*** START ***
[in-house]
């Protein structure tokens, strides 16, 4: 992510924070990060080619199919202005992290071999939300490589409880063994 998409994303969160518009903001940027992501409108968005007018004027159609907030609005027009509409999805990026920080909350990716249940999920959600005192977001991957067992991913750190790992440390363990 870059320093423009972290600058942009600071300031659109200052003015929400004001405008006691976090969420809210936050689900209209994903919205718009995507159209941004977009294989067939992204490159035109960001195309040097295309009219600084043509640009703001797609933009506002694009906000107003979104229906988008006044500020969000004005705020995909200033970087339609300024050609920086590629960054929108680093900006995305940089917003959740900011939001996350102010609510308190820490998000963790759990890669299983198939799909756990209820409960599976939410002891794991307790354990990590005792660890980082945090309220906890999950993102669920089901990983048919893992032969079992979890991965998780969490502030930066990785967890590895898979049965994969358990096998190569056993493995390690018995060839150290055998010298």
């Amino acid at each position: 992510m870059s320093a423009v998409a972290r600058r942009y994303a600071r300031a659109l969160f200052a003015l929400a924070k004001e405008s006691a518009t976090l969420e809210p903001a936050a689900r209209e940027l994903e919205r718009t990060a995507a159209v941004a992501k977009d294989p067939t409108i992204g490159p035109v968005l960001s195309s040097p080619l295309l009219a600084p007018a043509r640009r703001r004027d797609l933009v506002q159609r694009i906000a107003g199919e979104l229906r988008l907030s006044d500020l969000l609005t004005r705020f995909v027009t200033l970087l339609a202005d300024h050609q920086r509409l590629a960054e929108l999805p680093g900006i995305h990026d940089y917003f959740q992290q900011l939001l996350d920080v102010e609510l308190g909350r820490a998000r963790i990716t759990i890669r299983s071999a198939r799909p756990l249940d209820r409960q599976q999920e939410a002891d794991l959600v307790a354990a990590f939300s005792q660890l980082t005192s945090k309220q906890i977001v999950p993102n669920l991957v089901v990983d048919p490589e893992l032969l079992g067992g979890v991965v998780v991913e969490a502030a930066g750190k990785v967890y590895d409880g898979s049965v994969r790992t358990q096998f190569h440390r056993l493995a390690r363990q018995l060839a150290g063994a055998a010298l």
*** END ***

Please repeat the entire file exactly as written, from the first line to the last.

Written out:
[in-house]
């Protein structure tokens, strides 16, 4: 992510924070990060080619199919202005992290071999939300490589409880063994 998409994303969160518009903001940027992501409108968005007018004027159609907030609005027009509409999805990026920080909350990716249940999920959600005192977001991957067992991913750190790992440390363990 870059320093423009972290600058942009600071300031659109200052003015929400004001405008006691976090969420809210936050689900209209994903919205718009995507159209941004977009294989067939992204490159035109960001195309040097295309009219600084043509640009703001797609933009506002694009906000107003979104229906988008006044500020969000004005705020995909200033970087339609300024050609920086590629960054929108680093900006995305940089917003959740900011939001996350102010609510308190820490998000963790759990890669299983198939799909756990209820409960599976939410002891794991307790354990990590005792660890980082945090309220906890999950993102669920089901990983048919893992032969079992979890991965998780969490502030930066990785967890590895898979049965994969358990096998190569056993493995390690018995060839150290055998010298």
């Amino acid at each position: 992510m870059s320093a423009v998409a972290r600058r942009y994303a600071r300031a659109l969160f200052a003015l929400a924070k004001e405008s006691a518009t976090l969420e809210p903001a936050a689900r209209e940027l994903e919205r718009t990060a995507a159209v941004a992501k977009d294989p067939t409108i992204g490159p035109v968005l960001s195309s040097p080619l295309l009219a600084p007018a043509r640009r703001r004027d797609l933009v506002q159609r694009i906000a107003g199919e979104l229906r988008l907030s006044d500020l969000l609005t004005r705020f995909v027009t200033l970087l339609a202005d300024h050609q920086r509409l590629a960054e929108l999805p680093g900006i995305h990026d940089y917003f959740q992290q900011l939001l996350d920080v102010e609510l308190g909350r820490a998000r963790i990716t759990i890669r299983s071999a198939r799909p756990l249940d209820r409960q599976q999920e939410a002891d794991l959600v307790a354990a990590f939300s005792q660890l980082t005192s945090k309220q906890i977001v999950p993102n669920l991957v089901v990983d048919p490589e893992l032969l079992g067992g979890v991965v998780v991913e969490a502030a930066g750190k990785v967890y590895d409880g898979s049965v994969r790992t358990q096998f190569h440390r056993l493995a390690r363990q018995l060839a150290g063994a055998a010298l």